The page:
“I don’t, obviously, put it past the likes of ISIL to infiltrate operatives among these refugees, so that’s a huge concern of ours,” Director of National Intelligence James Clapper said at a security industry conference in September, using another name for the Islamic State. He added that the government has “a pretty aggressive program” for screening refugees but that he is less confident about European nations.
FBI Director James Comey added in congressional testimony last month that “a number of people who were of serious concern” slipped through the screening of Iraq War refugees, including two arrested on terrorism-related charges. “There’s no doubt that was the product of a less than excellent vetting,” he said.
Although Comey said the process has since “improved dramatically,” Syrian refugees will be even harder to check because, unlike in Iraq, U.S. soldiers have not been on the ground collecting information on the local population. “If we don’t know much about somebody, there won’t be anything in our data,” he said. “I can’t sit here and offer anybody an absolute assurance that there’s no risk associated with this.”ABC reports:
Of the 31 states that have declared their opposition to taking in Syrian refugees, one state, Kentucky, has a specific reason to be wary of the background check process: previously twoIraqi refugees who settled in Bowling Green turned out to be al Qaeda-linked terrorists with the blood of American soldiers on their hands, an ABC News investigation found. Both pleaded guilty to terror-connected charges after trying to acquire heavy weapons while in America’s heartland.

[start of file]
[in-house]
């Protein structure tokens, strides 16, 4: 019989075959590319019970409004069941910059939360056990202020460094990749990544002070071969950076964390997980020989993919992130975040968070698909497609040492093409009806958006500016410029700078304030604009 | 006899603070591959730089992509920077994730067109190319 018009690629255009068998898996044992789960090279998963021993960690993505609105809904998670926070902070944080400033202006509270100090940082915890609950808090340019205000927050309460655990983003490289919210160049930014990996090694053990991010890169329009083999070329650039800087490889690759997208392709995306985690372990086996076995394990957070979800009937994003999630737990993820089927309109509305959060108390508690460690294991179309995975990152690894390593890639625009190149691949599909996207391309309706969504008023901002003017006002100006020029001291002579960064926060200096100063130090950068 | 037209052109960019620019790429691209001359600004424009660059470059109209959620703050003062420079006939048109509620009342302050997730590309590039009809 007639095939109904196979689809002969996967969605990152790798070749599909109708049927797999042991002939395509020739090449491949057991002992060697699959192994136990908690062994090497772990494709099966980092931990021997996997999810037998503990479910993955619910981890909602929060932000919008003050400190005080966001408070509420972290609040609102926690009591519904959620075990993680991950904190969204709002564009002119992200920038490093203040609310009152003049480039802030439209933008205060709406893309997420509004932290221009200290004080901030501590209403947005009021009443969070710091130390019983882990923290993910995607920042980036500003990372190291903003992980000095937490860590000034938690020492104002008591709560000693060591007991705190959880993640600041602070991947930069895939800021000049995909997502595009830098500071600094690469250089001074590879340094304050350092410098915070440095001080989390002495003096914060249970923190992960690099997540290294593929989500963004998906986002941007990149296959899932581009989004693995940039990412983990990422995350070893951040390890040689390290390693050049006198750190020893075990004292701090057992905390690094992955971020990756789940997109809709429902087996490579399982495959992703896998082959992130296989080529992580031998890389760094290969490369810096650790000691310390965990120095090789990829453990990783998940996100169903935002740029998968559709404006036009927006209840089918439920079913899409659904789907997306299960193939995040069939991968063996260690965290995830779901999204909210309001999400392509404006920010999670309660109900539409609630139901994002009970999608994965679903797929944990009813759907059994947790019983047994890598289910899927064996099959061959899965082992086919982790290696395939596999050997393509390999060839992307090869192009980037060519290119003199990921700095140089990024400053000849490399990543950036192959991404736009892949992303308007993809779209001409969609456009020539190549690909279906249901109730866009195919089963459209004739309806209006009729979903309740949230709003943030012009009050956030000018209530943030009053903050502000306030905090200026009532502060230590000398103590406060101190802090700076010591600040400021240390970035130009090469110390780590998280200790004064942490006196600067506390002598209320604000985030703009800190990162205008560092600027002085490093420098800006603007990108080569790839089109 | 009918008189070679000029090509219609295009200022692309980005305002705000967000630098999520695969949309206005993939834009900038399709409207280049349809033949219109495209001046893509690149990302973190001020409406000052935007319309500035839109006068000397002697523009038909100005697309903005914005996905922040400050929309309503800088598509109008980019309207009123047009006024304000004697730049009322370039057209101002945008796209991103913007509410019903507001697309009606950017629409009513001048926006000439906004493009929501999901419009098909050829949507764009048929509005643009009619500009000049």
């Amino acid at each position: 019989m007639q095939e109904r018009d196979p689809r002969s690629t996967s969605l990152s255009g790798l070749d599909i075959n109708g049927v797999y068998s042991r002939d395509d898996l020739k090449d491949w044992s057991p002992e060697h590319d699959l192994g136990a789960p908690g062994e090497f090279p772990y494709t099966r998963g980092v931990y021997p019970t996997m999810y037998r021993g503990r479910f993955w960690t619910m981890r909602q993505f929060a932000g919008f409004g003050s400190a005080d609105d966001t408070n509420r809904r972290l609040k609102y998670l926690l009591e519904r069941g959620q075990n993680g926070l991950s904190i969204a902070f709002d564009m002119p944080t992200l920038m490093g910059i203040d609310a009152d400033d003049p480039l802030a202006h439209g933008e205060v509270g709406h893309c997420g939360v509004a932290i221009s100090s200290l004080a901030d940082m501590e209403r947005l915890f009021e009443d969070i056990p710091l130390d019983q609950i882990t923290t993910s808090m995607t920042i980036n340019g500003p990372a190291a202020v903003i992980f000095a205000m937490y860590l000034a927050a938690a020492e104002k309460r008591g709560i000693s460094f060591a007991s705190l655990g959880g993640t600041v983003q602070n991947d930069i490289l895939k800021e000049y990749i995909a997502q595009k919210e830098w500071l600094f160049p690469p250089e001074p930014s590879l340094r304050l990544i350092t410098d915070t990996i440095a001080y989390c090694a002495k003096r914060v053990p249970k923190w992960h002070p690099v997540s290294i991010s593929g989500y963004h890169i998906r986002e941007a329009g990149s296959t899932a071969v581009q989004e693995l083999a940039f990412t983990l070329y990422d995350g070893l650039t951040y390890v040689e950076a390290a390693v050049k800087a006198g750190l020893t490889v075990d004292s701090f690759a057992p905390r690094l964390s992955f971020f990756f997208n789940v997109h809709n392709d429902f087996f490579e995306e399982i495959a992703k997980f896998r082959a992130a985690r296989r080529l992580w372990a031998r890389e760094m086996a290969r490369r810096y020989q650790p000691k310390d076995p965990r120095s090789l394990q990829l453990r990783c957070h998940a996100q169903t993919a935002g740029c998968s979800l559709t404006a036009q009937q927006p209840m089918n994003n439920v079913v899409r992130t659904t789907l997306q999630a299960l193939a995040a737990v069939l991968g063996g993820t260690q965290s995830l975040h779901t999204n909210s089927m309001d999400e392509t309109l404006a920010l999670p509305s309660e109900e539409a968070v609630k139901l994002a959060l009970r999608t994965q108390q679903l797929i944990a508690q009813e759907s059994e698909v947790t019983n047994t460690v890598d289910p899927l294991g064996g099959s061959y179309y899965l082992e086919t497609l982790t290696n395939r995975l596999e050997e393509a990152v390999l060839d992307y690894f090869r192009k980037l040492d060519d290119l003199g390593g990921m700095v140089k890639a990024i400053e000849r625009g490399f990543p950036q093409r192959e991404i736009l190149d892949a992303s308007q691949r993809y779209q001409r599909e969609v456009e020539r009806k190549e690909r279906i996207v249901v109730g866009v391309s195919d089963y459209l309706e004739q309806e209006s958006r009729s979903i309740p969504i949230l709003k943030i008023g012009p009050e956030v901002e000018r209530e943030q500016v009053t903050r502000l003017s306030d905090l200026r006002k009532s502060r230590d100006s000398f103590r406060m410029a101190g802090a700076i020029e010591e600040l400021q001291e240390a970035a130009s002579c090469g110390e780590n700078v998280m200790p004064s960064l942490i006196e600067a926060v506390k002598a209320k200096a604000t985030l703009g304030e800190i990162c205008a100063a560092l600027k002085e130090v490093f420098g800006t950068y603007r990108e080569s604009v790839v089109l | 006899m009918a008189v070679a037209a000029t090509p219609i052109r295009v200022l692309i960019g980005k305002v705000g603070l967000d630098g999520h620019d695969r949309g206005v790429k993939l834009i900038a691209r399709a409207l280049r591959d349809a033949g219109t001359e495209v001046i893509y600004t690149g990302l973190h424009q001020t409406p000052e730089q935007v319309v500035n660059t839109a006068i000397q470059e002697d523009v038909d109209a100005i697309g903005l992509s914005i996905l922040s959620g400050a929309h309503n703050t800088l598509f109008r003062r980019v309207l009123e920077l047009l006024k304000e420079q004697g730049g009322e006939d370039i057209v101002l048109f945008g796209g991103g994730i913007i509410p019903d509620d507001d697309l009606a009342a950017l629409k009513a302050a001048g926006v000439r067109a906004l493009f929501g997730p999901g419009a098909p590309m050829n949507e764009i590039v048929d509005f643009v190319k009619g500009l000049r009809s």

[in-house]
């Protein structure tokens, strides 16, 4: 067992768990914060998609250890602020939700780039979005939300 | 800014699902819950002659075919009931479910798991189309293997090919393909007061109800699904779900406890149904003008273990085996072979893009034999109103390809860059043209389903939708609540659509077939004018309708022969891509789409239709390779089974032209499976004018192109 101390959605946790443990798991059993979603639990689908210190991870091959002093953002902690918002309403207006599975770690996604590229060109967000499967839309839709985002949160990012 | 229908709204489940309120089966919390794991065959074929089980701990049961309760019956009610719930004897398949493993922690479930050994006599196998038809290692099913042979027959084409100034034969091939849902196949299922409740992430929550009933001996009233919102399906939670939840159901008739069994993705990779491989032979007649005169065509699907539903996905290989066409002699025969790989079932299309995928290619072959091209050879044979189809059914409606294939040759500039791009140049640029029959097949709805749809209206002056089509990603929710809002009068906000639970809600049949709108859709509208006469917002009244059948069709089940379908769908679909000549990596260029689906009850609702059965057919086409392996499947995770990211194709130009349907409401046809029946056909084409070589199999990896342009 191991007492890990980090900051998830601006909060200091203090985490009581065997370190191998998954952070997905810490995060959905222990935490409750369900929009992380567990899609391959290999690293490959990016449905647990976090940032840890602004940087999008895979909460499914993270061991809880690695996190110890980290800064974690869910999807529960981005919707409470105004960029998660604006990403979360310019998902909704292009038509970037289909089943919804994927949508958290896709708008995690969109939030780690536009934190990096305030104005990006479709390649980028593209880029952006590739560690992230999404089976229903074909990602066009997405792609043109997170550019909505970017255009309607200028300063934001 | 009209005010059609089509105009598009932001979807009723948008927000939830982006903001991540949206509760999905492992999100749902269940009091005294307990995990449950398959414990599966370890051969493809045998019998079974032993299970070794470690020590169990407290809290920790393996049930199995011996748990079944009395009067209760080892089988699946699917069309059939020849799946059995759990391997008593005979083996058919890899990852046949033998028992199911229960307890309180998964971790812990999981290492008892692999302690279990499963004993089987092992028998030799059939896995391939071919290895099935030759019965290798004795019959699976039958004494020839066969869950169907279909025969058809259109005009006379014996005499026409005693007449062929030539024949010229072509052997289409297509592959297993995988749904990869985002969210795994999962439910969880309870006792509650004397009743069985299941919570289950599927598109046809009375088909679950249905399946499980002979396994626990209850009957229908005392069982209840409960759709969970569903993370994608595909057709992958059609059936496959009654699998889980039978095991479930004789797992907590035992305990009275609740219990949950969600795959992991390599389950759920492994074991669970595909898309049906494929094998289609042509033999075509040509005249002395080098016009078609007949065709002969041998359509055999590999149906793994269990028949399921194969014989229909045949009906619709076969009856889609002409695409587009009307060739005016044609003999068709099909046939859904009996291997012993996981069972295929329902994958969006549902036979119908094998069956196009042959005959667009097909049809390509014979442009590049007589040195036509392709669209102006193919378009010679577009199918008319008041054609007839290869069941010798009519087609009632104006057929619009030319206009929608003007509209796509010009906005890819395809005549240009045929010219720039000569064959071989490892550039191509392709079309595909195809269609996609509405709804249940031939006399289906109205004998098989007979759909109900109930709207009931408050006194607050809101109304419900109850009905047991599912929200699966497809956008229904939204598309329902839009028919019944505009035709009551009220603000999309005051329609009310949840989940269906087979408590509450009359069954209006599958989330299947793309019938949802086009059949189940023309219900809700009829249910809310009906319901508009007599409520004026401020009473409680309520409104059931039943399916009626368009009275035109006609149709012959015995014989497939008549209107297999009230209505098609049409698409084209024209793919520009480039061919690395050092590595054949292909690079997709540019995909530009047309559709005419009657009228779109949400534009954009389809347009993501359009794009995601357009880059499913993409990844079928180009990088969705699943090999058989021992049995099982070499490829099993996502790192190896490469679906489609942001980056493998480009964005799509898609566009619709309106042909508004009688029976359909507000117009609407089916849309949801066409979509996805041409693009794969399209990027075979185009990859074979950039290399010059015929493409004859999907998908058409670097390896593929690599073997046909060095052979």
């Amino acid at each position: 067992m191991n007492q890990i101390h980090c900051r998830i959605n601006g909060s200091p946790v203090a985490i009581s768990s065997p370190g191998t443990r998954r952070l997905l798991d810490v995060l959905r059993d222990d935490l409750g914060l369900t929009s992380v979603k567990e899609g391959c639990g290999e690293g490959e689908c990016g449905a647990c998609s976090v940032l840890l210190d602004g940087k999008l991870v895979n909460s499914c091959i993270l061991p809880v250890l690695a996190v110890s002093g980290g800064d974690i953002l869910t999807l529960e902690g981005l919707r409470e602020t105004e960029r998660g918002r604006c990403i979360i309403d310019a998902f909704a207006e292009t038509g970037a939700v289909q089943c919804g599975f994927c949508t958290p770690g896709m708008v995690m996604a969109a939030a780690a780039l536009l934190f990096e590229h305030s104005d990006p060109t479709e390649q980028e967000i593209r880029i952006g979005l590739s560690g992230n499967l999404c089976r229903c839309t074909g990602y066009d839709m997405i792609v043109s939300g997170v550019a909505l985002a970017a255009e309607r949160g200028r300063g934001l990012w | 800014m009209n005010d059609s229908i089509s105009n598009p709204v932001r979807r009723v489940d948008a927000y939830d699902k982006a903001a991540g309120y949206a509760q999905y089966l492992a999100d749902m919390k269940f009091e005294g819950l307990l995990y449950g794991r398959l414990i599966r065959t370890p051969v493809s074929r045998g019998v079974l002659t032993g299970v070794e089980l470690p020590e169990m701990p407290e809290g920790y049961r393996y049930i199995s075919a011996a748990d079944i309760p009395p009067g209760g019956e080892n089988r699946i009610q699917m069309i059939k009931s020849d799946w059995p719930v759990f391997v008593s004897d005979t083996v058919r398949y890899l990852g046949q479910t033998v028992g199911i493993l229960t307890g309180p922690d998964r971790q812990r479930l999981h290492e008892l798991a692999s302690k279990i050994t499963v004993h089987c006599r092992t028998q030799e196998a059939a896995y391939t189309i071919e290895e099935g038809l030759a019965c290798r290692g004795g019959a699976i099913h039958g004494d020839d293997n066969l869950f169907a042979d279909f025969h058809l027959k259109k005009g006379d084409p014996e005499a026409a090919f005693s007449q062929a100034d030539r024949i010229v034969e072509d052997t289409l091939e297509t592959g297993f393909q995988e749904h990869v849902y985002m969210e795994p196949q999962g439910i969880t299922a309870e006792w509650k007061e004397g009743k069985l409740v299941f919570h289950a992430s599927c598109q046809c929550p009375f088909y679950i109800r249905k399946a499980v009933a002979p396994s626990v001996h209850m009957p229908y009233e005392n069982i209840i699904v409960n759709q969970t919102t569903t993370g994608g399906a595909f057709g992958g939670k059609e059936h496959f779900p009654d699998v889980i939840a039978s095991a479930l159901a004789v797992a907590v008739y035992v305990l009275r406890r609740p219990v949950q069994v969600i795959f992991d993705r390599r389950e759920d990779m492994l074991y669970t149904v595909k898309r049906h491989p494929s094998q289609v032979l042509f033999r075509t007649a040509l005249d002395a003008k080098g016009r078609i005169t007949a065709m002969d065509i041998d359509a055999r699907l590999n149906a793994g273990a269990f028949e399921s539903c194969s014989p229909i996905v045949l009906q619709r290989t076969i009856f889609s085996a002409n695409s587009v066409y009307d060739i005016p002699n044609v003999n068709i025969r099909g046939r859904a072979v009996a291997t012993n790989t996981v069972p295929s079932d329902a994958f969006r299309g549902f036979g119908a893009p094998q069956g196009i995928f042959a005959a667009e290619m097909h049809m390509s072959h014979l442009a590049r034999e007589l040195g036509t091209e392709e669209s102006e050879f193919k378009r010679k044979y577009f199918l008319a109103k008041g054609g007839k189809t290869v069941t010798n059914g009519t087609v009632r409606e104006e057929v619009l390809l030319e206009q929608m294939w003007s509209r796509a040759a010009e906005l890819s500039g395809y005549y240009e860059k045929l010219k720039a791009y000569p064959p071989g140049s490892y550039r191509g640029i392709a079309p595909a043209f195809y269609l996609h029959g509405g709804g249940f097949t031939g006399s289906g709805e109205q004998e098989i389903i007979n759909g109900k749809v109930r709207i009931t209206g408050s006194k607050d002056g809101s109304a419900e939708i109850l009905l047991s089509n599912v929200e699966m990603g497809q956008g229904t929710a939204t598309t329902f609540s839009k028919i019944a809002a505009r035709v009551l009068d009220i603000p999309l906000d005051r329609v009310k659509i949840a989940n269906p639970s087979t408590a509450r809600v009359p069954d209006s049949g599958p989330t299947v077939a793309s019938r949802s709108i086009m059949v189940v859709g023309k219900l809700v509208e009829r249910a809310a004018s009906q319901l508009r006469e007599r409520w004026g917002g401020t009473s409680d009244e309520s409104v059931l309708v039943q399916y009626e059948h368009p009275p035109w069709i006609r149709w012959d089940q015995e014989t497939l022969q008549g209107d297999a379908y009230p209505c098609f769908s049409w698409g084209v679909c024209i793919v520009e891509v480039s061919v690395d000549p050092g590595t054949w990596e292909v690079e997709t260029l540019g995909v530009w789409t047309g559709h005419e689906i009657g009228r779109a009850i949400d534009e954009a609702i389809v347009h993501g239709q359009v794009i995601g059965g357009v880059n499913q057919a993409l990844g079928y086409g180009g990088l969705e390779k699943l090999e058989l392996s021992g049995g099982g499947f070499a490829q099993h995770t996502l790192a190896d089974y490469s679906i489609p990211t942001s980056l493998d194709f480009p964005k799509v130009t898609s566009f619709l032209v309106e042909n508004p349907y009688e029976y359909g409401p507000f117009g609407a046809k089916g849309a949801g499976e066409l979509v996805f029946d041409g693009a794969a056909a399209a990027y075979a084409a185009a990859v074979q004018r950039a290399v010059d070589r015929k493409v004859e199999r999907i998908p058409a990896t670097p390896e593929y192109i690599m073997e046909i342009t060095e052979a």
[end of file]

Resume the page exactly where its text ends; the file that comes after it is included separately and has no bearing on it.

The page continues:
The 2013 ABC News investigation also revealed that several dozen other suspected terrorist bombmakers, including some who were believed to have targeted U.S. troops, may have mistakenly been allowed to move to the U.S. as Iraq and Afghanistan War refugees, among the tens of thousands of innocent immigrants.
The Obama administration insists now that Syrian refugees are subjected to intense vetting before they’re allowed to settle in the U.S. and that a vast majority of the millions of refugees the U.S. has resettled since the 1970s are normal, peaceful people, but the program has had serious security problems before. In 2009, a flaw in background screening of Iraqi refugees allowed the two al Qaeda-linked terrorists to settle in Bowling Green and led to a temporary suspension of the refugee program, officials told ABC News in a 2013 investigation.